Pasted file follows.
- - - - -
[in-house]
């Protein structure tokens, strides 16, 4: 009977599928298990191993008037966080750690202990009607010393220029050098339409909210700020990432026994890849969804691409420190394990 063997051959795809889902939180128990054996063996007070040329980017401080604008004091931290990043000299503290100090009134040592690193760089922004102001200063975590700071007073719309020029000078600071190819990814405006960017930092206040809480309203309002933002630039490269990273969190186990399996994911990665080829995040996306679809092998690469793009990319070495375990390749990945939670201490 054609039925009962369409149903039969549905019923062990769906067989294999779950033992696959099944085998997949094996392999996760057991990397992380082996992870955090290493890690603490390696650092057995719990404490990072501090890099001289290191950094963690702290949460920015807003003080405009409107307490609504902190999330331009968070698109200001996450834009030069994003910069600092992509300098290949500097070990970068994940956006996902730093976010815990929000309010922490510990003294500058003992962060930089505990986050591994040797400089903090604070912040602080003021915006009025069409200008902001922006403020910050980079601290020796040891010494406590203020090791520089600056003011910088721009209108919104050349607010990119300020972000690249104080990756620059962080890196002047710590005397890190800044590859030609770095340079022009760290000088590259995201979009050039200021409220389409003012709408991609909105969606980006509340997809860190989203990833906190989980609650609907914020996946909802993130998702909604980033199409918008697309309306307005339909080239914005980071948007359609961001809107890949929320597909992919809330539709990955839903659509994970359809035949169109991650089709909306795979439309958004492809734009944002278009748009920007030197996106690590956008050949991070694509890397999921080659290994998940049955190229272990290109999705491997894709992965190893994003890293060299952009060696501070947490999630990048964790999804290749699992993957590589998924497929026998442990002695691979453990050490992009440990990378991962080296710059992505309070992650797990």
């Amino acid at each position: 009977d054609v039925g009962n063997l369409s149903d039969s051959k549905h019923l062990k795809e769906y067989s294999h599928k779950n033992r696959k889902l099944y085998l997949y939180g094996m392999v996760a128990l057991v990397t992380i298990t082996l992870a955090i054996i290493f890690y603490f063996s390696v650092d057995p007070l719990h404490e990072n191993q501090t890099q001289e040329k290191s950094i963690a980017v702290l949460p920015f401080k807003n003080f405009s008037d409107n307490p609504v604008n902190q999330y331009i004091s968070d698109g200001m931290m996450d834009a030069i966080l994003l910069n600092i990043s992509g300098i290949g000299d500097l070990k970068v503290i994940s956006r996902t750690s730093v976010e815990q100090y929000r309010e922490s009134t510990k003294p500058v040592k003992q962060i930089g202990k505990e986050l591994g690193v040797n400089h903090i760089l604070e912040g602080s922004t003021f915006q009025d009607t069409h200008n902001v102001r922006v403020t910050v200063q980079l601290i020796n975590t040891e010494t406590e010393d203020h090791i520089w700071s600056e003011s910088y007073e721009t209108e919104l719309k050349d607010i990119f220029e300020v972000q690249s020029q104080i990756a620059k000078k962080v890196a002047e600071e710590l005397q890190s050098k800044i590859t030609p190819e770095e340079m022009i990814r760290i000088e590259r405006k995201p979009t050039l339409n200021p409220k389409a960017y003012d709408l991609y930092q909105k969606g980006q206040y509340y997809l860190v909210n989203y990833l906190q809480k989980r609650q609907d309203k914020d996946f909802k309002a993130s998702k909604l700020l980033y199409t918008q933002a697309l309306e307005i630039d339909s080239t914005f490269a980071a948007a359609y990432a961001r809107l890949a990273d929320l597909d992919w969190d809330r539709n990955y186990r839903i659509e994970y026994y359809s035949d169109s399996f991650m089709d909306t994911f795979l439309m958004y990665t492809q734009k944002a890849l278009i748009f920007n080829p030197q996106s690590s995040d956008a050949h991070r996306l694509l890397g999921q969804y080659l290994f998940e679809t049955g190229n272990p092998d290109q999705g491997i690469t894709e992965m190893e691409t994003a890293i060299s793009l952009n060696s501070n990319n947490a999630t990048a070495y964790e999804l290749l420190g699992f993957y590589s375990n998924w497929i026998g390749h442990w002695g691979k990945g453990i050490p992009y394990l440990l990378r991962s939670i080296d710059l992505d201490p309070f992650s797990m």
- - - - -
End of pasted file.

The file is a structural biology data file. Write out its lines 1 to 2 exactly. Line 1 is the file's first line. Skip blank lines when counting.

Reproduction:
[in-house]
């Protein structure tokens, strides 16, 4: 009977599928298990191993008037966080750690202990009607010393220029050098339409909210700020990432026994890849969804691409420190394990 063997051959795809889902939180128990054996063996007070040329980017401080604008004091931290990043000299503290100090009134040592690193760089922004102001200063975590700071007073719309020029000078600071190819990814405006960017930092206040809480309203309002933002630039490269990273969190186990399996994911990665080829995040996306679809092998690469793009990319070495375990390749990945939670201490 054609039925009962369409149903039969549905019923062990769906067989294999779950033992696959099944085998997949094996392999996760057991990397992380082996992870955090290493890690603490390696650092057995719990404490990072501090890099001289290191950094963690702290949460920015807003003080405009409107307490609504902190999330331009968070698109200001996450834009030069994003910069600092992509300098290949500097070990970068994940956006996902730093976010815990929000309010922490510990003294500058003992962060930089505990986050591994040797400089903090604070912040602080003021915006009025069409200008902001922006403020910050980079601290020796040891010494406590203020090791520089600056003011910088721009209108919104050349607010990119300020972000690249104080990756620059962080890196002047710590005397890190800044590859030609770095340079022009760290000088590259995201979009050039200021409220389409003012709408991609909105969606980006509340997809860190989203990833906190989980609650609907914020996946909802993130998702909604980033199409918008697309309306307005339909080239914005980071948007359609961001809107890949929320597909992919809330539709990955839903659509994970359809035949169109991650089709909306795979439309958004492809734009944002278009748009920007030197996106690590956008050949991070694509890397999921080659290994998940049955190229272990290109999705491997894709992965190893994003890293060299952009060696501070947490999630990048964790999804290749699992993957590589998924497929026998442990002695691979453990050490992009440990990378991962080296710059992505309070992650797990």